ZDNet article - why attribution matters

Matt Asay mjasay at gmail.com
Tue Nov 28 19:06:49 UTC 2006


I'm doubly interested in this.  I'm an OSI board member, and I work for
Alfresco.  However, because of the latter (or, rather, the former), I have
recused myself from the formal OSI decision.  I do feel obligated, however,
to ensure that the discussion is measured and informed.  Pointing fingers
and saying things that have been "proven" because you agreed with yourself
doesn't help.

As emphatically as you believe that attribution doesn't meet OSD#10, others
(like me) believe that it does.  There is a genuine issue up for debate.
Declaring "victory" one way or the other is premature.

I'd also appreciate it if you didn't paraphrase what I'm saying.  I prefer
my words to your parsing of them.  They somehow don't sound like mine
anymore after they go through the Rick Translation Machine.  I didn't
comment at all on whether derivative works should be graphical.  To be
honest, I hadn't considered that, and your comment has spurred me to think
it through.  I'd like to continue considering your position without the
noise that surrounds it.  Please don't misrepresent my position in the

> From: Rick Moen <rick at linuxmafia.com>
> Date: Tue, 28 Nov 2006 10:32:28 -0800
> To: <license-discuss at opensource.org>
> Subject: Re: ZDNet article - why attribution matters
> Quoting David Berlind (David.Berlind at cnet.com):
>> I prefer to stay out of the debate of whether attribution makes sense
>> or not and if it does, how much is enough.
> It is irksome to see interested parties such as Matt Asay and John
> Roberts claim they seek merely to add software authors' attributions to
> open source, when _technology-neutral_ attribution mechanisms (ref:
> OSD#10) have been an integral part of open source since the very
> beginning -- as several posters have already stated.
> In (at least) Mr. Asay's case, his Alfresco "logo" clause has proven,
> upon discussion here, to be quite deliberately not technology-neutral.
> That is, I (ironically) tried to make the argument that the quoted,
> slightly vague clause couldn't possibly be _intended_ as requiring that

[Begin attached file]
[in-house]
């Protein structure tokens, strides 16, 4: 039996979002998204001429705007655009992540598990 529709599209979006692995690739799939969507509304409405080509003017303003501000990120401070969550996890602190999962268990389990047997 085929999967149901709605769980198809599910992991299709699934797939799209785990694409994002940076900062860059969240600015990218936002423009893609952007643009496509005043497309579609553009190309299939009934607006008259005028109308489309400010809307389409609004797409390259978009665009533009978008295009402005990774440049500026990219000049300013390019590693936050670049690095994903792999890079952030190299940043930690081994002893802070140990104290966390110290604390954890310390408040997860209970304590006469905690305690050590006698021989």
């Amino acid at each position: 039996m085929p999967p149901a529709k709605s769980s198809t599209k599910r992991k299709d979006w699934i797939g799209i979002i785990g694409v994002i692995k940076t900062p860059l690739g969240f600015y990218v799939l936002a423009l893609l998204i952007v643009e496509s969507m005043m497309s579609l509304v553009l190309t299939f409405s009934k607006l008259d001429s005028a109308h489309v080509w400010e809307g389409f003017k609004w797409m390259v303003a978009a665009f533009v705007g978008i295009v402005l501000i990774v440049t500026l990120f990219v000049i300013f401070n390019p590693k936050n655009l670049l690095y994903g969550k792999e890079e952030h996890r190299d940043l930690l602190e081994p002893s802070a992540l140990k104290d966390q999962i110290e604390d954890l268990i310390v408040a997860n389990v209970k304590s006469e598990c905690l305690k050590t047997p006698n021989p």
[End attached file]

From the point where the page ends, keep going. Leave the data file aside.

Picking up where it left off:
> all derivative works be graphical, as that's simply not reasonable for a
> licence aspiring to be open source -- and, incredibly, Asay quickly
> followed up by saying (paraphrased) "No, that's pretty much exactly what
> we mean to require."
> So, we have people trying to deliberately contravene -- among other
> things -- OSD#10 and then claim that their licences should be considered
> open source anyway because... oh, I dunno:  Because they're nice people
> with families to feed, because Red Hat, Inc. doesn't itself publish a
> guide to recompiling RHEL without trademark encumbrances, because they
> hold careless and convenient misconceptions about "external service
> agreements that surround GPL code that place extended limitations on the
> use of GPL code within enterprises that buy commercial Linux
> subscription contracts", because if they aren't accomodated they'll
> invent an OSI-replacement consortium, or some damned thing like that.
> And we're supposed to take this seriously because... and here, my
> imagination fails.  Because we're gullible?  Because we're not very
> bright?  I'm open to suggestions, in hopes of extending the narrative in
> some plausible direction.
> Or, in the alternative, we could do the totally unimaginative and return
> to examining submitted licences per the Open Source Definition, and
> cease wasting time plowing through rhetorical bullshit.
> -- 
> Cheers,               My grandparents went to a planet with no bilateral
> Rick Moen             symmetry, and all I got was this lousy F-shirt.
> rick at linuxmafia.com   

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